Stopping Fields is Clemson’s key to success in Sugar Bowl

Stopping Fields is Clemson’s key to success in Sugar Bowl

Football

Stopping Fields is Clemson’s key to success in Sugar Bowl

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As Clemson gets set to play Ohio State in Friday’s Sugar Bowl as part of the College Football Playoff, perhaps the biggest key to the game will be if the Tigers can slow down the Buckeyes’ rushing attack.

Ohio State is averaging 275.7 yards per game on the ground and has eclipsed at least 307 yards in each of its last three, including 399 against Northwestern in the Big Ten Championship Game.

But can the Buckeyes run the football against a Clemson defense that ranks ninth nationally against the run. The Tigers are allowing just 99.8 yards per game on the ground and just 2.79 yards per carry, which ranks fifth nationally.

The Tigers’ game plan seems simple. Stop the running game and put the ball and the game in the hand of quarterback Justin Fields.

And though it sounds simple, it is not that simple.

“We will do our best,” Clemson linebacker Baylon Spector said. “He is a great player. He is going to bring a bunch of challenges. He is going to run the ball. He is going to throw the ball and he will be able to use his legs to scramble and make plays.”

That is the one area where Fields is different in this year’s rematch of last year’s Fiesta Bowl. Fields played with a banged-up knee last season and did not have his full range of mobility at his disposal. Keeping the super athletic quarterback in the pocket this year will be more of a challenge for the Tigers.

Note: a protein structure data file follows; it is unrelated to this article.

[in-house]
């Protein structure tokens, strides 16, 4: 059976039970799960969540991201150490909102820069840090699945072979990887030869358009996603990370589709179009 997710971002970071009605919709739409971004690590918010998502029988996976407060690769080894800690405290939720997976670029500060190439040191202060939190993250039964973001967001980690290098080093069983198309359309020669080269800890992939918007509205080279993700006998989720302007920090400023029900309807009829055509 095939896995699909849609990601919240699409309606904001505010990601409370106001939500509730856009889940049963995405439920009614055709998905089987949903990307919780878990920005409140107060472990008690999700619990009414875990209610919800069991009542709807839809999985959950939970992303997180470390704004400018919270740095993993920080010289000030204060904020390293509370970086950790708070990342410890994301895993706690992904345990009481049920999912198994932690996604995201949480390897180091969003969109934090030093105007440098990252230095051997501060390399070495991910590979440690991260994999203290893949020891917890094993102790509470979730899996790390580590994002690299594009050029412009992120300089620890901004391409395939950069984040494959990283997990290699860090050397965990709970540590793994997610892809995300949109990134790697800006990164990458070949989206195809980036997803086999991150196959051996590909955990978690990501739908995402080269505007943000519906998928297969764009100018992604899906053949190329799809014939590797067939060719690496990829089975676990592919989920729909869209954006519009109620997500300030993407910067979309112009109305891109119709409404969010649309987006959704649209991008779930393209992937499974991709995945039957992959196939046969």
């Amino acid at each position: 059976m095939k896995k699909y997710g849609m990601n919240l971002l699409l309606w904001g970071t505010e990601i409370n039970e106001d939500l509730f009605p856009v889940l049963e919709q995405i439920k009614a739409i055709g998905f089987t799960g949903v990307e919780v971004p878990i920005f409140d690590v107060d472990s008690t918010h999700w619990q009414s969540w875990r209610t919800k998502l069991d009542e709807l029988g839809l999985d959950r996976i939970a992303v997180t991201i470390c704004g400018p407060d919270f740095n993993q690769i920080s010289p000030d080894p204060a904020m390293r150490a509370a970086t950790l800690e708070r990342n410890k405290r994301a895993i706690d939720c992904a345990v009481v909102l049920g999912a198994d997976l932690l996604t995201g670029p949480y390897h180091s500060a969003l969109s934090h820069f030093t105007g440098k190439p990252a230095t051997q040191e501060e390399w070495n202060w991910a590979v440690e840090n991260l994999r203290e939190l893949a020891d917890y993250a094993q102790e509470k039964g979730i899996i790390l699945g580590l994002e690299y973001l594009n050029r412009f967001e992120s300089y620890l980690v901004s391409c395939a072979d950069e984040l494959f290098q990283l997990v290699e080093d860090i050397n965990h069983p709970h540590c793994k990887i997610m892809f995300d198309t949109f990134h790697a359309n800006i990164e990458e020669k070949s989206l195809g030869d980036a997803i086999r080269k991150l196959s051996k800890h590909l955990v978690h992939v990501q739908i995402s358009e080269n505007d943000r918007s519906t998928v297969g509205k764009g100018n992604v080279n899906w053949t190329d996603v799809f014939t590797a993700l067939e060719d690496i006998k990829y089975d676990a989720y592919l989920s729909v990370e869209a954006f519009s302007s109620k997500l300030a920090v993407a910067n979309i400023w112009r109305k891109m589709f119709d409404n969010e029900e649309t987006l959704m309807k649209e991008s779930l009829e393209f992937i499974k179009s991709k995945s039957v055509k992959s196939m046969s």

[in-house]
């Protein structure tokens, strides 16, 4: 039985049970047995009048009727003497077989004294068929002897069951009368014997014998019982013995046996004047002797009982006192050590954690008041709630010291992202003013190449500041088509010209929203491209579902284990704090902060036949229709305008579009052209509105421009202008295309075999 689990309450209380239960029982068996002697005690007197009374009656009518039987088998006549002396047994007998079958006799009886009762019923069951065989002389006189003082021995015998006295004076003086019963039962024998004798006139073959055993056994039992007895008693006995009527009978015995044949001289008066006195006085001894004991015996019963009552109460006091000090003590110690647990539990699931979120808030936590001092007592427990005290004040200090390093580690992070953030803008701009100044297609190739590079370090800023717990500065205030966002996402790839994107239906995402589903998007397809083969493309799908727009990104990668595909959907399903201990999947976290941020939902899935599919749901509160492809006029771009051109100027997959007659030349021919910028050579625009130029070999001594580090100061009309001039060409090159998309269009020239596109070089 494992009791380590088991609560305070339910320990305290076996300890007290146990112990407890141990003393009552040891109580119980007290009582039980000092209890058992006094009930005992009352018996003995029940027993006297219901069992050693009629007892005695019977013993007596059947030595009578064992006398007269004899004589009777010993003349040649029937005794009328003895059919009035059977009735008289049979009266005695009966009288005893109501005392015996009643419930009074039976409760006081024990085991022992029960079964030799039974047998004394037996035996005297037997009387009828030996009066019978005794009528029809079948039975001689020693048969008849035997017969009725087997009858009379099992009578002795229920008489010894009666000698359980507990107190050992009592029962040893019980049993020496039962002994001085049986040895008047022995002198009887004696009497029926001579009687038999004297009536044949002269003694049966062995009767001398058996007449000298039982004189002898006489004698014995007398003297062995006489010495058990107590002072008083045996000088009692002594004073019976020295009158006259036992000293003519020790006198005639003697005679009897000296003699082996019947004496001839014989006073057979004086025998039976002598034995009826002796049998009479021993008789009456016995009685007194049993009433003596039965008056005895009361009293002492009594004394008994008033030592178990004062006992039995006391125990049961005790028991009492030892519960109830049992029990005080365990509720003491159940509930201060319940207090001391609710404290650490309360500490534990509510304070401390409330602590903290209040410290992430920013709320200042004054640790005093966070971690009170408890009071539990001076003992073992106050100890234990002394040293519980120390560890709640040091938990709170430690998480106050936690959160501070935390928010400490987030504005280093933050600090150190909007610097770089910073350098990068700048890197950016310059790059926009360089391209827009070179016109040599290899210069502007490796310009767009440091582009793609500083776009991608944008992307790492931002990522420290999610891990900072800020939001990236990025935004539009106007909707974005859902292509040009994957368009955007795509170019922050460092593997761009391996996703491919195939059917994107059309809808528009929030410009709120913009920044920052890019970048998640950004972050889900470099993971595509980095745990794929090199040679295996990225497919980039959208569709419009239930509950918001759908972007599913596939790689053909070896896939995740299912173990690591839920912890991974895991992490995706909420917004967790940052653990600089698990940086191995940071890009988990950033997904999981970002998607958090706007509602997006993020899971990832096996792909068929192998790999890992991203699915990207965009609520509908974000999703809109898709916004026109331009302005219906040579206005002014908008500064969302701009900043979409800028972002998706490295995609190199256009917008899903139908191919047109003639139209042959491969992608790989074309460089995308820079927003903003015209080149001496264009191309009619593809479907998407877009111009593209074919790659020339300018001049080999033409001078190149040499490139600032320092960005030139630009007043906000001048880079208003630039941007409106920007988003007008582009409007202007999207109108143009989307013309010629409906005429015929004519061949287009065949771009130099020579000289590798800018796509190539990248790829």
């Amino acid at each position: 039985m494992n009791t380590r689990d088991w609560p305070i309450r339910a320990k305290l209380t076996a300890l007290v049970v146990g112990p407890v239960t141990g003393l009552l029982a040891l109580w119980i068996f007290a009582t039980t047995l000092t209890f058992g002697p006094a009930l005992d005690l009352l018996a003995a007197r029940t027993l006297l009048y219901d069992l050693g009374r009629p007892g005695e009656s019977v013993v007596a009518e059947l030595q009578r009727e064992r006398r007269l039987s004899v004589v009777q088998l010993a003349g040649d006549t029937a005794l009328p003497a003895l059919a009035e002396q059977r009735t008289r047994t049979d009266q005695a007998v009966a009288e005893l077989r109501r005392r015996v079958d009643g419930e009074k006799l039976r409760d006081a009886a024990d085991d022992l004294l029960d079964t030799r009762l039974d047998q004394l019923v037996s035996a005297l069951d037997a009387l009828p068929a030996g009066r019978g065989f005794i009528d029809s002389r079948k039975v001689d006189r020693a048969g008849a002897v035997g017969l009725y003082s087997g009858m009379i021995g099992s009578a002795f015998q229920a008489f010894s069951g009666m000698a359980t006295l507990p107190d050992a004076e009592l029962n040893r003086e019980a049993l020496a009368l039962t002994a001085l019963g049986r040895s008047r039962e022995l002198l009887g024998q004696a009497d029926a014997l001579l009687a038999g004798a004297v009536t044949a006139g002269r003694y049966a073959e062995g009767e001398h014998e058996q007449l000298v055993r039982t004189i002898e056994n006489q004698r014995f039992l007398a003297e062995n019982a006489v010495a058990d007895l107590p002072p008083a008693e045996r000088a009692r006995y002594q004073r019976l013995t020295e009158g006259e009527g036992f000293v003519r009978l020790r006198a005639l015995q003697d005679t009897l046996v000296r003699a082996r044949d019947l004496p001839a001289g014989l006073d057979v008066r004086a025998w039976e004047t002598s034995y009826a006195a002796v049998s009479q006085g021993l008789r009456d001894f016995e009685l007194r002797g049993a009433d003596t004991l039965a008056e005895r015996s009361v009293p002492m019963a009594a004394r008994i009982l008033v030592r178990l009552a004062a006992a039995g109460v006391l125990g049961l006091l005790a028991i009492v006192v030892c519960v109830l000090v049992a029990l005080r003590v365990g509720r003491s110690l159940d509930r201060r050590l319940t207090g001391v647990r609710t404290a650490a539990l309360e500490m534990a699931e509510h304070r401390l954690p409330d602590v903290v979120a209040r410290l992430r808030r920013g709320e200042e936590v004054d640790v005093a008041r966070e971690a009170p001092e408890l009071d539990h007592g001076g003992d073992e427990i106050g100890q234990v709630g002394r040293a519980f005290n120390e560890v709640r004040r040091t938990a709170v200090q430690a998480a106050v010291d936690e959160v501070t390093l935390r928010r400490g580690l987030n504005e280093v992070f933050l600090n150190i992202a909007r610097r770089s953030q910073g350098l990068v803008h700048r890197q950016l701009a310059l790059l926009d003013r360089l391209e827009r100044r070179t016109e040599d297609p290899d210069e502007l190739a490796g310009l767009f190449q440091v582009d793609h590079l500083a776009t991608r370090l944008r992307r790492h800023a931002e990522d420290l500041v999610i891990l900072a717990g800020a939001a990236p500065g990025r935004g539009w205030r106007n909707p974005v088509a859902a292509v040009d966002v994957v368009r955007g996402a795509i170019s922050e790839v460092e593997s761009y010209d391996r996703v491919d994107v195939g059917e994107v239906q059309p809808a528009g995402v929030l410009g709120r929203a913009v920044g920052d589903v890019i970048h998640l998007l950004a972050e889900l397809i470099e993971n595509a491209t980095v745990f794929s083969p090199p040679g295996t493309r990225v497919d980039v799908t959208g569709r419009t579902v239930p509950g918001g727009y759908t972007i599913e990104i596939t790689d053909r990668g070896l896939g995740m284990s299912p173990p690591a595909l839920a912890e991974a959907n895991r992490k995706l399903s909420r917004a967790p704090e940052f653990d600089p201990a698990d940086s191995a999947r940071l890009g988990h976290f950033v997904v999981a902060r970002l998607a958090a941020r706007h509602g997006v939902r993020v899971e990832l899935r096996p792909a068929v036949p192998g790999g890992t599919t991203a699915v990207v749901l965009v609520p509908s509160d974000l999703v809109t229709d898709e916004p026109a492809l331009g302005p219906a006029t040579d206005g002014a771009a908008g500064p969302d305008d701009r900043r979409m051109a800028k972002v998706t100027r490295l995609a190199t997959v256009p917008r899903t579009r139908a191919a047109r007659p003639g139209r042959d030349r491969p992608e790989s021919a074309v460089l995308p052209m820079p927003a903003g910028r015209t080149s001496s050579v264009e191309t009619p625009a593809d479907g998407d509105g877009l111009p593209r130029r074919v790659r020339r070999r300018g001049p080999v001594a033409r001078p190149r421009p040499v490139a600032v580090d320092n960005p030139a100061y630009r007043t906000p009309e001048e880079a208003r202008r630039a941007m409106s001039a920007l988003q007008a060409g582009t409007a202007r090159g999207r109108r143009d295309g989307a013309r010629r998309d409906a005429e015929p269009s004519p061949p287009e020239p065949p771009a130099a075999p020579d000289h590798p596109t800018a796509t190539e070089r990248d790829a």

“We will do the best we can to contain him and try to do our best to go out there and win the game,” Spector said.

Last year, Fields competed 30-of-46 passes for 320 yards and a touchdown. However, the Tigers intercepted him twice, including a game-clinching interception in the end zone by safety Nolan Turner with 33 seconds to play.

Though Fields’ knee is fine this time around, there are questions about his thumb. The quarterback banged his thumb up in the second quarter against Northwestern as he struggled to throw the ball the rest of the game. He threw two interceptions in the first half.

But he has since said the thumb is okay and it will not be an issue in the Sugar Bowl. Odds are Clemson defensive coordinator Brent Venables is going to want to test that theory right out of the gate as the Tigers’ plan of attack will be to put the football in Fields’ hand and see if his arm can beat them.

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